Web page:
As detailed many times over the years on these GEITP pages, both fossil and genetic evidence indicate that Neanderthals (Homo neaderthalensis) and modern humans (Homo sapiens) evolved from a common ancestor between 500,000 and 200,000 years ago. Denisovans (Homo denisova; first fossil, the Altai individual, discovered in a cave in southeastern Russia) share a common ancestor with both modern humans and Neaderthals. This common ancestor (Homo heidelbergensis) most likely lived in Africa. Between 300,000 and 400,000 years ago, one group of Homo heidelbergensis migrated out of Africa, expanded into Eurasia and then split (near the Caucasus Mountains –– between the Black Sea and the Caspian Sea): Those that moved westward into Europe evolved into Neanderthals. Those that moved eastward into Asia became Denisovans. The human ancestors that remained in Africa evolved into our own species—Homo sapiens. Modern humans and Denisovans likely met for the first time in Eurasia (love at first sight?) ~40,000 to 60,000 years ago, after Homo sapiens had begun their own migration out of Africa.
Sequencing genomes of several early modern humans, Neanderthals, and Denisovans –– has confirmed that archaic hominins left their mark in the genomes of us modern humans. Present-day individuals in Eurasia have inherited ~2% of their genome from Neanderthals, and individuals from Oceania have inherited ~5% of their genome from Denisovans. Suggestive evidence indicates that admixture (inter-breeding of other hominins; again, love at first sight?) from other unidentified hominin species has also occurred in Africa. To understand the functional, phenotypic, and evolutionary consequences of archaic admixture –– it is necessary to identify the specific haplotypes (segments of DNA on one chromosome, having the same order of genes) and alleles (each gene has two alleles, one from each parent) that were inherited from, and then split from, archaic hominin ancestors. The S* approach is powerful for identifying introgressed haplotypes (in the absence of an archaic reference genome), because it leverages the unusual mutational characteristics of introgressed haplotypes.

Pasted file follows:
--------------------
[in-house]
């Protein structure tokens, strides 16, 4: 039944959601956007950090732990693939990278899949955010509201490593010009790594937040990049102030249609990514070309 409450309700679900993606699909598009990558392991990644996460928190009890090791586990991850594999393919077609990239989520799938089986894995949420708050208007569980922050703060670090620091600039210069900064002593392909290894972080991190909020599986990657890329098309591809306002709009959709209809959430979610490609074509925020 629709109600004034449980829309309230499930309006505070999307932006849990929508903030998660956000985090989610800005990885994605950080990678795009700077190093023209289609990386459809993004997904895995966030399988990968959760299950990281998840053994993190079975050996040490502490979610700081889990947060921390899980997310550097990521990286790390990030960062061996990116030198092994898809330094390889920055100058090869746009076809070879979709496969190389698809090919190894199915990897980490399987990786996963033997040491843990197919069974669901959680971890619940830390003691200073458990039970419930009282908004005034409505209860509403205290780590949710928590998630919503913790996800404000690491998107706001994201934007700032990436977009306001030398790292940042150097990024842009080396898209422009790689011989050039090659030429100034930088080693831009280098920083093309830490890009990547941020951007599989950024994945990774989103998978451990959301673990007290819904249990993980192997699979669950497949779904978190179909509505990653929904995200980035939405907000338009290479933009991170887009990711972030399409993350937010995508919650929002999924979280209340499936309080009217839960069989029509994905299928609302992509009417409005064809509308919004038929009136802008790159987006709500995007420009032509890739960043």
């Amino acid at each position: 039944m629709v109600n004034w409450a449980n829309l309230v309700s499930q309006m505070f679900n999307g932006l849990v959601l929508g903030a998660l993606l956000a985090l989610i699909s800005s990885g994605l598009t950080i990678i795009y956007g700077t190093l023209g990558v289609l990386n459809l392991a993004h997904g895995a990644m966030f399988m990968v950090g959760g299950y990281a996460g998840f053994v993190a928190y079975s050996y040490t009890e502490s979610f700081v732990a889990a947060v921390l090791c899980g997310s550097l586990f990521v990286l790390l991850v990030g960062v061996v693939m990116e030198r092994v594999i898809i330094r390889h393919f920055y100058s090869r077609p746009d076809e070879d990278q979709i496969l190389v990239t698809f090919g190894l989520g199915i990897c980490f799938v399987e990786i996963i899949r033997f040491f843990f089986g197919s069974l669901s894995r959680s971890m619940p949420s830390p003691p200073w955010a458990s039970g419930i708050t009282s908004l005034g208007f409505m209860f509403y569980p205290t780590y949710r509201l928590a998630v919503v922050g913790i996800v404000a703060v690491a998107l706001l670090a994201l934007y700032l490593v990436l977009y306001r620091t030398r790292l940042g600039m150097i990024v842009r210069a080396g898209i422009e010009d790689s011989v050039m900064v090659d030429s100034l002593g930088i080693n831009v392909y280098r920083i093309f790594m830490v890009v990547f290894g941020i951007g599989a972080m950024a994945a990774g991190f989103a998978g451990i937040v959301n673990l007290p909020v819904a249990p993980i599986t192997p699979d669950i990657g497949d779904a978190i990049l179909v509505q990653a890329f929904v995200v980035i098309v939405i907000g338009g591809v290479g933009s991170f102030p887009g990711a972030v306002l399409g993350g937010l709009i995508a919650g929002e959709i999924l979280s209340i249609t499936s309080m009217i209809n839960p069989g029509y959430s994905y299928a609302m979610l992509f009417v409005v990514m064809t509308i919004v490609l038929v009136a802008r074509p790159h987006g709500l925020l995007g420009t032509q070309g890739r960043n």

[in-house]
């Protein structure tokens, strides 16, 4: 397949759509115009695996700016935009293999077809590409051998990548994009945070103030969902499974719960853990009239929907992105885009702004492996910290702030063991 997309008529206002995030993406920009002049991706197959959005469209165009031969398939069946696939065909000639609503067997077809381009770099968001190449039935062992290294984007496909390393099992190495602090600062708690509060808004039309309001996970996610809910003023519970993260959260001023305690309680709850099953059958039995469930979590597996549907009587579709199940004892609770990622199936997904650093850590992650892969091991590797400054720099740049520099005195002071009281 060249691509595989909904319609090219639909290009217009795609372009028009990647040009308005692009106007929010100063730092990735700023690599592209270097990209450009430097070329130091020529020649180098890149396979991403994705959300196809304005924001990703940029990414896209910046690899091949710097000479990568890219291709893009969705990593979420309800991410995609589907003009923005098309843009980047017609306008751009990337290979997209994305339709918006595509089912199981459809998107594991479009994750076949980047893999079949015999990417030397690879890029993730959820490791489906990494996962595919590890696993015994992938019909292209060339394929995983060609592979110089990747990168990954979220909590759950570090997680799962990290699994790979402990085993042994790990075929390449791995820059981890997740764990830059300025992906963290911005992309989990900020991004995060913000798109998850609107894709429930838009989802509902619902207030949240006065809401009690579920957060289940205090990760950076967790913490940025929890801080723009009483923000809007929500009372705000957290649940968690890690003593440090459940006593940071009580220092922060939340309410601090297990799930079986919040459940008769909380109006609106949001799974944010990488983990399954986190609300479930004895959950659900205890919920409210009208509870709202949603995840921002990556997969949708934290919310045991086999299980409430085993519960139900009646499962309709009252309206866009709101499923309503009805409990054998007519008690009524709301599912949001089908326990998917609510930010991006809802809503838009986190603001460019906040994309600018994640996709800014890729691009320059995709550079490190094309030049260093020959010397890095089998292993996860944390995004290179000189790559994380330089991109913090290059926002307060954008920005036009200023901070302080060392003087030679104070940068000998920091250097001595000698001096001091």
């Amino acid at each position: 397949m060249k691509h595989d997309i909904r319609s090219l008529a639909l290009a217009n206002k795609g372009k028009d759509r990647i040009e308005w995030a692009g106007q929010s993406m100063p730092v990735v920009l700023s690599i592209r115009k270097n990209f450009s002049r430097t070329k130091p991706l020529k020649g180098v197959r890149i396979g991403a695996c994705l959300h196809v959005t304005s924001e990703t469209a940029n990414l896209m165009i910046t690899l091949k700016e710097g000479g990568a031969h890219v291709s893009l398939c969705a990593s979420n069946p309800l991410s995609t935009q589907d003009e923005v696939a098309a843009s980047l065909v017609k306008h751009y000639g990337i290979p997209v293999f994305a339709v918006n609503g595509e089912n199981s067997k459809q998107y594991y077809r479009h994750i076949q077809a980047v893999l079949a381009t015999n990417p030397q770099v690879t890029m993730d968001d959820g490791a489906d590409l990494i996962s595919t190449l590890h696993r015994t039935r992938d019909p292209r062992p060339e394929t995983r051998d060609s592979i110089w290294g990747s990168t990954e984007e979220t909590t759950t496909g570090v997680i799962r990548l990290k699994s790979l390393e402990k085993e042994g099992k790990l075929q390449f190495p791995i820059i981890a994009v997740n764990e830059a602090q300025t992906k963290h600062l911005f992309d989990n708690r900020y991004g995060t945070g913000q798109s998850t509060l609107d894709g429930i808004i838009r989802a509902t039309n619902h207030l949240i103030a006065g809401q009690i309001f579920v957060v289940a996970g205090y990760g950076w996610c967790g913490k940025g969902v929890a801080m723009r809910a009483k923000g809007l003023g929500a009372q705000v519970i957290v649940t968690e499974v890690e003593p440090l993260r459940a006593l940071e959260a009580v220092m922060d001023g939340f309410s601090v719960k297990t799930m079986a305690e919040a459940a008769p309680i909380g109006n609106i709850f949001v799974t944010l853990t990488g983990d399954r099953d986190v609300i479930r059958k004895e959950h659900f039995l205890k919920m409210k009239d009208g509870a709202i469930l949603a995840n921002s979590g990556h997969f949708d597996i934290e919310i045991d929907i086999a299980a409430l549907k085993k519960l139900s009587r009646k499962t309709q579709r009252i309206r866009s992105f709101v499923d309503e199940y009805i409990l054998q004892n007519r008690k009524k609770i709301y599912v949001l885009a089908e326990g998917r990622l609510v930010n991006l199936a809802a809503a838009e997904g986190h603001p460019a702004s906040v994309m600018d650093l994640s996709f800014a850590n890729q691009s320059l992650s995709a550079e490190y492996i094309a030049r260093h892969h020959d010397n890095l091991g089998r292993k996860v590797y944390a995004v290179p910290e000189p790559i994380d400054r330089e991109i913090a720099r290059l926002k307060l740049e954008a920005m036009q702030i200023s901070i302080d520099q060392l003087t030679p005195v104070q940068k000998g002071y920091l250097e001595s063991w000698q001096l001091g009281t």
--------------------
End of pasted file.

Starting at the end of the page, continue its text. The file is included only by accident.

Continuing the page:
Because of the long divergence time between Neanderthals and modern humans, Neanderthals carry many alleles that are specific to their lineage. Such alleles exist on introgressed haplotypes, but are absent or rare in African genomes. Furthermore, based on the recent timing of admixture, introgressed haplotypes are expected to be maintained without recombination over distances (DNA segments) of ~50,000 nucleotides (50 kb) on average, resulting in high levels of linkage disequilibrium (LD) between Neanderthal-specific alleles in non-African human genomes (LD is the non-random association of alleles at different loci in a given population).
In the [attached report] authors developed an S*-like method that has increased power and is suitable for large-scale genome-wide data. They applied the method to large sets of sequenced data from Eurasia and Oceania (the geographic region comprising Melanesia, Micronesia, Polynesia, and Australasia) in order to identify putative archaic-specific alleles (from Neaderthals and Denisovans, respectively). They examined the rate at which these alleles match the sequenced archaic genomes and the role of the genes containing these alleles –– to obtain insights into the history of admixture events and their impact on modern human genomes. They found Denisovan ancestry exists in populations from East and South Asia and Papuans. Denisovan ancestry comprises two components with differing similarity to the sequenced Altai Denisovan individual. This indicates that at least two distinct events of Denisovan admixture into modern humans occurred, involving Denisovan populations that had different levels of relatedness to the sequenced Altai Denisovan.
Cell Apr 2o18; 173: 53–61